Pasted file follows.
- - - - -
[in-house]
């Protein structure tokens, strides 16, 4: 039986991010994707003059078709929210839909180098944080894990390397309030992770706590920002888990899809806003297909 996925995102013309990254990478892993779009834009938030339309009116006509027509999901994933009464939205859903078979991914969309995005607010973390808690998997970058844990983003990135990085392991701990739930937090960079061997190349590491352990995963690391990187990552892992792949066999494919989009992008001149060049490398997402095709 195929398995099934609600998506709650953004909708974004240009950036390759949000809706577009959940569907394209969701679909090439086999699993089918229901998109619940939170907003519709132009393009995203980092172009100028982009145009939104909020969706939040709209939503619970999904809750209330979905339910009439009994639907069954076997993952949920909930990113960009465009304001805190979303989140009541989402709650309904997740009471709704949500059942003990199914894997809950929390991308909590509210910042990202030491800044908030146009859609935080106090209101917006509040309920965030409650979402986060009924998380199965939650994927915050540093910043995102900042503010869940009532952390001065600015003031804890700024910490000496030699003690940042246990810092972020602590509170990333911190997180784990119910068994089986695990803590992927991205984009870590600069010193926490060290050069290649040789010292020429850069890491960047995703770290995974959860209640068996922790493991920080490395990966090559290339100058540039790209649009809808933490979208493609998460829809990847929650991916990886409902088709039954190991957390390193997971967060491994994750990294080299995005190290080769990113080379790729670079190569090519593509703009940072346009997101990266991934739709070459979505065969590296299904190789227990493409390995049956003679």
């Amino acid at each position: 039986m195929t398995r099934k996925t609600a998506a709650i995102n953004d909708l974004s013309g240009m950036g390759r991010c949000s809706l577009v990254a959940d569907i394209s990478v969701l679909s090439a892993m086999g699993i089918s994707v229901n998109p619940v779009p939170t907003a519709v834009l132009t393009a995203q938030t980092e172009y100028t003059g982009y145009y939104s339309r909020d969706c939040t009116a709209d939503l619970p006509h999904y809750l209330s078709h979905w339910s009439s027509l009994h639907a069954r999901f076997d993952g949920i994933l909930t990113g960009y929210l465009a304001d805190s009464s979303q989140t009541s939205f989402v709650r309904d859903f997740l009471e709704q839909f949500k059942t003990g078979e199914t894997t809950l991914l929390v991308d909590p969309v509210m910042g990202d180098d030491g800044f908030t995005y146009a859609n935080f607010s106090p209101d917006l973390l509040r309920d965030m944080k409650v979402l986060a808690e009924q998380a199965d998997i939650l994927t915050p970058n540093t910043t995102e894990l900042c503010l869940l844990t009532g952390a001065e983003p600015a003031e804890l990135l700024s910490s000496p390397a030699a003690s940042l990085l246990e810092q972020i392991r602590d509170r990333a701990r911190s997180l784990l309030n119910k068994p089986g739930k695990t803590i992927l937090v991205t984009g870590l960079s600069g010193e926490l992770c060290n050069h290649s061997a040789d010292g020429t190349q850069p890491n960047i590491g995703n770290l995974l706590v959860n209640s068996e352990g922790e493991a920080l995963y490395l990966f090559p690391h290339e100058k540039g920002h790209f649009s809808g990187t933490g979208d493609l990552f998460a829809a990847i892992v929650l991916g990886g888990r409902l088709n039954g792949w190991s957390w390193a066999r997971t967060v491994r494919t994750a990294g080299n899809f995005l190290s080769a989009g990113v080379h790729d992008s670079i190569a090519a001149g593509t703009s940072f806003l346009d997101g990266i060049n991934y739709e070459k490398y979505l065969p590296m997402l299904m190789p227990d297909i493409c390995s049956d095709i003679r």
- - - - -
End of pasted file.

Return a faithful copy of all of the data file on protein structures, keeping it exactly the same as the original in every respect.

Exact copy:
[in-house]
């Protein structure tokens, strides 16, 4: 039986991010994707003059078709929210839909180098944080894990390397309030992770706590920002888990899809806003297909 996925995102013309990254990478892993779009834009938030339309009116006509027509999901994933009464939205859903078979991914969309995005607010973390808690998997970058844990983003990135990085392991701990739930937090960079061997190349590491352990995963690391990187990552892992792949066999494919989009992008001149060049490398997402095709 195929398995099934609600998506709650953004909708974004240009950036390759949000809706577009959940569907394209969701679909090439086999699993089918229901998109619940939170907003519709132009393009995203980092172009100028982009145009939104909020969706939040709209939503619970999904809750209330979905339910009439009994639907069954076997993952949920909930990113960009465009304001805190979303989140009541989402709650309904997740009471709704949500059942003990199914894997809950929390991308909590509210910042990202030491800044908030146009859609935080106090209101917006509040309920965030409650979402986060009924998380199965939650994927915050540093910043995102900042503010869940009532952390001065600015003031804890700024910490000496030699003690940042246990810092972020602590509170990333911190997180784990119910068994089986695990803590992927991205984009870590600069010193926490060290050069290649040789010292020429850069890491960047995703770290995974959860209640068996922790493991920080490395990966090559290339100058540039790209649009809808933490979208493609998460829809990847929650991916990886409902088709039954190991957390390193997971967060491994994750990294080299995005190290080769990113080379790729670079190569090519593509703009940072346009997101990266991934739709070459979505065969590296299904190789227990493409390995049956003679």
């Amino acid at each position: 039986m195929t398995r099934k996925t609600a998506a709650i995102n953004d909708l974004s013309g240009m950036g390759r991010c949000s809706l577009v990254a959940d569907i394209s990478v969701l679909s090439a892993m086999g699993i089918s994707v229901n998109p619940v779009p939170t907003a519709v834009l132009t393009a995203q938030t980092e172009y100028t003059g982009y145009y939104s339309r909020d969706c939040t009116a709209d939503l619970p006509h999904y809750l209330s078709h979905w339910s009439s027509l009994h639907a069954r999901f076997d993952g949920i994933l909930t990113g960009y929210l465009a304001d805190s009464s979303q989140t009541s939205f989402v709650r309904d859903f997740l009471e709704q839909f949500k059942t003990g078979e199914t894997t809950l991914l929390v991308d909590p969309v509210m910042g990202d180098d030491g800044f908030t995005y146009a859609n935080f607010s106090p209101d917006l973390l509040r309920d965030m944080k409650v979402l986060a808690e009924q998380a199965d998997i939650l994927t915050p970058n540093t910043t995102e894990l900042c503010l869940l844990t009532g952390a001065e983003p600015a003031e804890l990135l700024s910490s000496p390397a030699a003690s940042l990085l246990e810092q972020i392991r602590d509170r990333a701990r911190s997180l784990l309030n119910k068994p089986g739930k695990t803590i992927l937090v991205t984009g870590l960079s600069g010193e926490l992770c060290n050069h290649s061997a040789d010292g020429t190349q850069p890491n960047i590491g995703n770290l995974l706590v959860n209640s068996e352990g922790e493991a920080l995963y490395l990966f090559p690391h290339e100058k540039g920002h790209f649009s809808g990187t933490g979208d493609l990552f998460a829809a990847i892992v929650l991916g990886g888990r409902l088709n039954g792949w190991s957390w390193a066999r997971t967060v491994r494919t994750a990294g080299n899809f995005l190290s080769a989009g990113v080379h790729d992008s670079i190569a090519a001149g593509t703009s940072f806003l346009d997101g990266i060049n991934y739709e070459k490398y979505l065969p590296m997402l299904m190789p227990d297909i493409c390995s049956d095709i003679r």